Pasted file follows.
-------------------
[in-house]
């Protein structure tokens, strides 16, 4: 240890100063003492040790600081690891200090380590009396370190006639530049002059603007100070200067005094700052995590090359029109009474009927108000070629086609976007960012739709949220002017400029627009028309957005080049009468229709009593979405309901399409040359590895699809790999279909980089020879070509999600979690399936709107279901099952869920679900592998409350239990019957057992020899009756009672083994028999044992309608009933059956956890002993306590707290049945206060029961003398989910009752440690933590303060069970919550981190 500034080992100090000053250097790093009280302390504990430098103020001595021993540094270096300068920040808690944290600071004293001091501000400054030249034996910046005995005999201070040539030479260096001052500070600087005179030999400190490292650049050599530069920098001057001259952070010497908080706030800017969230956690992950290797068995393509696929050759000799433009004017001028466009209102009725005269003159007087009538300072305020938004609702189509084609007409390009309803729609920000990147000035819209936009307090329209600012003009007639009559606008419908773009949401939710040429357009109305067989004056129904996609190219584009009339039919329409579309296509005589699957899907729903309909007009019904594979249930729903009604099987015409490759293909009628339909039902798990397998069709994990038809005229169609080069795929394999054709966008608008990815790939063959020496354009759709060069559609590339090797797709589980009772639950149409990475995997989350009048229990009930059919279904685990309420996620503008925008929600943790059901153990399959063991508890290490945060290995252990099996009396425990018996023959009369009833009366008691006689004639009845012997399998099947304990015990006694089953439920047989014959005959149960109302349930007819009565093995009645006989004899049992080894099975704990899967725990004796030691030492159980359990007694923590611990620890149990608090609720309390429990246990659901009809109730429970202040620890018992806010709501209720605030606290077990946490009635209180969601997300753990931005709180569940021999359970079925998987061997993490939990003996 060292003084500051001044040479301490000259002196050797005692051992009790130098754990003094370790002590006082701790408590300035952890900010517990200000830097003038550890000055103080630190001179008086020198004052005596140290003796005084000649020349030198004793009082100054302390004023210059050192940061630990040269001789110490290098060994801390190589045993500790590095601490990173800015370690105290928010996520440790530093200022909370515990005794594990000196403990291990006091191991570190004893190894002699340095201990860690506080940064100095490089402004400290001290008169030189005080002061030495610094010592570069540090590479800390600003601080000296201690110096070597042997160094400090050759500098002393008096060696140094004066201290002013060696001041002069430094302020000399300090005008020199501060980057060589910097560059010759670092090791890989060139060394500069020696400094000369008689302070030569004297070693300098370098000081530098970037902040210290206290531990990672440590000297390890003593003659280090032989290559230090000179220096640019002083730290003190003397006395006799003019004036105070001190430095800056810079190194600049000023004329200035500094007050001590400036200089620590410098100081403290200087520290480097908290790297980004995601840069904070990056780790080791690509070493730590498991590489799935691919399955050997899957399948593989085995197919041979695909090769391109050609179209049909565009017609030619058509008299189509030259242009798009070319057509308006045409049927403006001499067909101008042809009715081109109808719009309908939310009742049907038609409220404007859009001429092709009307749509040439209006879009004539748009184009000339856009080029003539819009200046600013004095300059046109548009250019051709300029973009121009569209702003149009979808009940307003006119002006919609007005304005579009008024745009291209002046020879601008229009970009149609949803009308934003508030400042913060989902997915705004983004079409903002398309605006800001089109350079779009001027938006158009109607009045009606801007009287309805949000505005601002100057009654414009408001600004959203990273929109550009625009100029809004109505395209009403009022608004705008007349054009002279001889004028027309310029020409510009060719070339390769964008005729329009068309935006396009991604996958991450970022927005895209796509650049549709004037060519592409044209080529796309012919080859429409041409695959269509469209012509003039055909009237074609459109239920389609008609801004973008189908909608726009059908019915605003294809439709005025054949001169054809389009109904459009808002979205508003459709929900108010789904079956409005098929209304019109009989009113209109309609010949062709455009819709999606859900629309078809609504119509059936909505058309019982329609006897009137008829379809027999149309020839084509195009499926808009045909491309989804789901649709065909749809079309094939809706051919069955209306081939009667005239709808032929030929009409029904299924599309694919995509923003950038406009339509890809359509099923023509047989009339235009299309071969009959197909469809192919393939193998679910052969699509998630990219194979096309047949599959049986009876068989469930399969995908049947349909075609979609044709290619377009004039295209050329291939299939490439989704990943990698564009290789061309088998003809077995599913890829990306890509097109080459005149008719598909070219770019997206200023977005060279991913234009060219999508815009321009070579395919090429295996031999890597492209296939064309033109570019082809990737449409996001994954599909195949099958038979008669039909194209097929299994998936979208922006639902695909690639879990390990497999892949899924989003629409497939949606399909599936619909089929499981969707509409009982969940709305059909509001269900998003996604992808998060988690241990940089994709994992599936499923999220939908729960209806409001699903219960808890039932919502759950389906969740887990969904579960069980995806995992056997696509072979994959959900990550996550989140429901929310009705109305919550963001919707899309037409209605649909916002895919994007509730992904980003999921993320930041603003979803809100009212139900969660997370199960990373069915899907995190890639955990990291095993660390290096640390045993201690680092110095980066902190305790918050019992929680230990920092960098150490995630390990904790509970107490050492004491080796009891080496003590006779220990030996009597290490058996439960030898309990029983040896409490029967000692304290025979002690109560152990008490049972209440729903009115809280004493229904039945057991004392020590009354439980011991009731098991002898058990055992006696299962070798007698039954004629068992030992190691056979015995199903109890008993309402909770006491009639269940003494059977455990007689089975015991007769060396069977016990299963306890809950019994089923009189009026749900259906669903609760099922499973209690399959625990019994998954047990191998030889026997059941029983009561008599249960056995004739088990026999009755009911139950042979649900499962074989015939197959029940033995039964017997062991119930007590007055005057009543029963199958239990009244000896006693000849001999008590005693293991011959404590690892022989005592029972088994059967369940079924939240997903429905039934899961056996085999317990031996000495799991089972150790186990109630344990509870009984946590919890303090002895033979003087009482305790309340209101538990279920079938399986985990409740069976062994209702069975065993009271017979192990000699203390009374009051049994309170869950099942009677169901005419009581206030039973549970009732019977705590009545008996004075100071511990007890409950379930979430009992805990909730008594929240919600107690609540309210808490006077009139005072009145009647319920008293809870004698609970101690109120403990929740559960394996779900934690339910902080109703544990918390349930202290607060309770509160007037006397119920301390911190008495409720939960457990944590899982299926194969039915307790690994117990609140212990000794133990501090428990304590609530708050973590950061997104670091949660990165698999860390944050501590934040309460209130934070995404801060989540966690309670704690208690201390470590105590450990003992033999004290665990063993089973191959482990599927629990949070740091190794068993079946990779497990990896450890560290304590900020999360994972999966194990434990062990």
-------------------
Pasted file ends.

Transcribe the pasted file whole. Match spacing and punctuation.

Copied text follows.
[in-house]
């Protein structure tokens, strides 16, 4: 240890100063003492040790600081690891200090380590009396370190006639530049002059603007100070200067005094700052995590090359029109009474009927108000070629086609976007960012739709949220002017400029627009028309957005080049009468229709009593979405309901399409040359590895699809790999279909980089020879070509999600979690399936709107279901099952869920679900592998409350239990019957057992020899009756009672083994028999044992309608009933059956956890002993306590707290049945206060029961003398989910009752440690933590303060069970919550981190 500034080992100090000053250097790093009280302390504990430098103020001595021993540094270096300068920040808690944290600071004293001091501000400054030249034996910046005995005999201070040539030479260096001052500070600087005179030999400190490292650049050599530069920098001057001259952070010497908080706030800017969230956690992950290797068995393509696929050759000799433009004017001028466009209102009725005269003159007087009538300072305020938004609702189509084609007409390009309803729609920000990147000035819209936009307090329209600012003009007639009559606008419908773009949401939710040429357009109305067989004056129904996609190219584009009339039919329409579309296509005589699957899907729903309909007009019904594979249930729903009604099987015409490759293909009628339909039902798990397998069709994990038809005229169609080069795929394999054709966008608008990815790939063959020496354009759709060069559609590339090797797709589980009772639950149409990475995997989350009048229990009930059919279904685990309420996620503008925008929600943790059901153990399959063991508890290490945060290995252990099996009396425990018996023959009369009833009366008691006689004639009845012997399998099947304990015990006694089953439920047989014959005959149960109302349930007819009565093995009645006989004899049992080894099975704990899967725990004796030691030492159980359990007694923590611990620890149990608090609720309390429990246990659901009809109730429970202040620890018992806010709501209720605030606290077990946490009635209180969601997300753990931005709180569940021999359970079925998987061997993490939990003996 060292003084500051001044040479301490000259002196050797005692051992009790130098754990003094370790002590006082701790408590300035952890900010517990200000830097003038550890000055103080630190001179008086020198004052005596140290003796005084000649020349030198004793009082100054302390004023210059050192940061630990040269001789110490290098060994801390190589045993500790590095601490990173800015370690105290928010996520440790530093200022909370515990005794594990000196403990291990006091191991570190004893190894002699340095201990860690506080940064100095490089402004400290001290008169030189005080002061030495610094010592570069540090590479800390600003601080000296201690110096070597042997160094400090050759500098002393008096060696140094004066201290002013060696001041002069430094302020000399300090005008020199501060980057060589910097560059010759670092090791890989060139060394500069020696400094000369008689302070030569004297070693300098370098000081530098970037902040210290206290531990990672440590000297390890003593003659280090032989290559230090000179220096640019002083730290003190003397006395006799003019004036105070001190430095800056810079190194600049000023004329200035500094007050001590400036200089620590410098100081403290200087520290480097908290790297980004995601840069904070990056780790080791690509070493730590498991590489799935691919399955050997899957399948593989085995197919041979695909090769391109050609179209049909565009017609030619058509008299189509030259242009798009070319057509308006045409049927403006001499067909101008042809009715081109109808719009309908939310009742049907038609409220404007859009001429092709009307749509040439209006879009004539748009184009000339856009080029003539819009200046600013004095300059046109548009250019051709300029973009121009569209702003149009979808009940307003006119002006919609007005304005579009008024745009291209002046020879601008229009970009149609949803009308934003508030400042913060989902997915705004983004079409903002398309605006800001089109350079779009001027938006158009109607009045009606801007009287309805949000505005601002100057009654414009408001600004959203990273929109550009625009100029809004109505395209009403009022608004705008007349054009002279001889004028027309310029020409510009060719070339390769964008005729329009068309935006396009991604996958991450970022927005895209796509650049549709004037060519592409044209080529796309012919080859429409041409695959269509469209012509003039055909009237074609459109239920389609008609801004973008189908909608726009059908019915605003294809439709005025054949001169054809389009109904459009808002979205508003459709929900108010789904079956409005098929209304019109009989009113209109309609010949062709455009819709999606859900629309078809609504119509059936909505058309019982329609006897009137008829379809027999149309020839084509195009499926808009045909491309989804789901649709065909749809079309094939809706051919069955209306081939009667005239709808032929030929009409029904299924599309694919995509923003950038406009339509890809359509099923023509047989009339235009299309071969009959197909469809192919393939193998679910052969699509998630990219194979096309047949599959049986009876068989469930399969995908049947349909075609979609044709290619377009004039295209050329291939299939490439989704990943990698564009290789061309088998003809077995599913890829990306890509097109080459005149008719598909070219770019997206200023977005060279991913234009060219999508815009321009070579395919090429295996031999890597492209296939064309033109570019082809990737449409996001994954599909195949099958038979008669039909194209097929299994998936979208922006639902695909690639879990390990497999892949899924989003629409497939949606399909599936619909089929499981969707509409009982969940709305059909509001269900998003996604992808998060988690241990940089994709994992599936499923999220939908729960209806409001699903219960808890039932919502759950389906969740887990969904579960069980995806995992056997696509072979994959959900990550996550989140429901929310009705109305919550963001919707899309037409209605649909916002895919994007509730992904980003999921993320930041603003979803809100009212139900969660997370199960990373069915899907995190890639955990990291095993660390290096640390045993201690680092110095980066902190305790918050019992929680230990920092960098150490995630390990904790509970107490050492004491080796009891080496003590006779220990030996009597290490058996439960030898309990029983040896409490029967000692304290025979002690109560152990008490049972209440729903009115809280004493229904039945057991004392020590009354439980011991009731098991002898058990055992006696299962070798007698039954004629068992030992190691056979015995199903109890008993309402909770006491009639269940003494059977455990007689089975015991007769060396069977016990299963306890809950019994089923009189009026749900259906669903609760099922499973209690399959625990019994998954047990191998030889026997059941029983009561008599249960056995004739088990026999009755009911139950042979649900499962074989015939197959029940033995039964017997062991119930007590007055005057009543029963199958239990009244000896006693000849001999008590005693293991011959404590690892022989005592029972088994059967369940079924939240997903429905039934899961056996085999317990031996000495799991089972150790186990109630344990509870009984946590919890303090002895033979003087009482305790309340209101538990279920079938399986985990409740069976062994209702069975065993009271017979192990000699203390009374009051049994309170869950099942009677169901005419009581206030039973549970009732019977705590009545008996004075100071511990007890409950379930979430009992805990909730008594929240919600107690609540309210808490006077009139005072009145009647319920008293809870004698609970101690109120403990929740559960394996779900934690339910902080109703544990918390349930202290607060309770509160007037006397119920301390911190008495409720939960457990944590899982299926194969039915307790690994117990609140212990000794133990501090428990304590609530708050973590950061997104670091949660990165698999860390944050501590934040309460209130934070995404801060989540966690309670704690208690201390470590105590450990003992033999004290665990063993089973191959482990599927629990949070740091190794068993079946990779497990990896450890560290304590900020999360994972999966194990434990062990």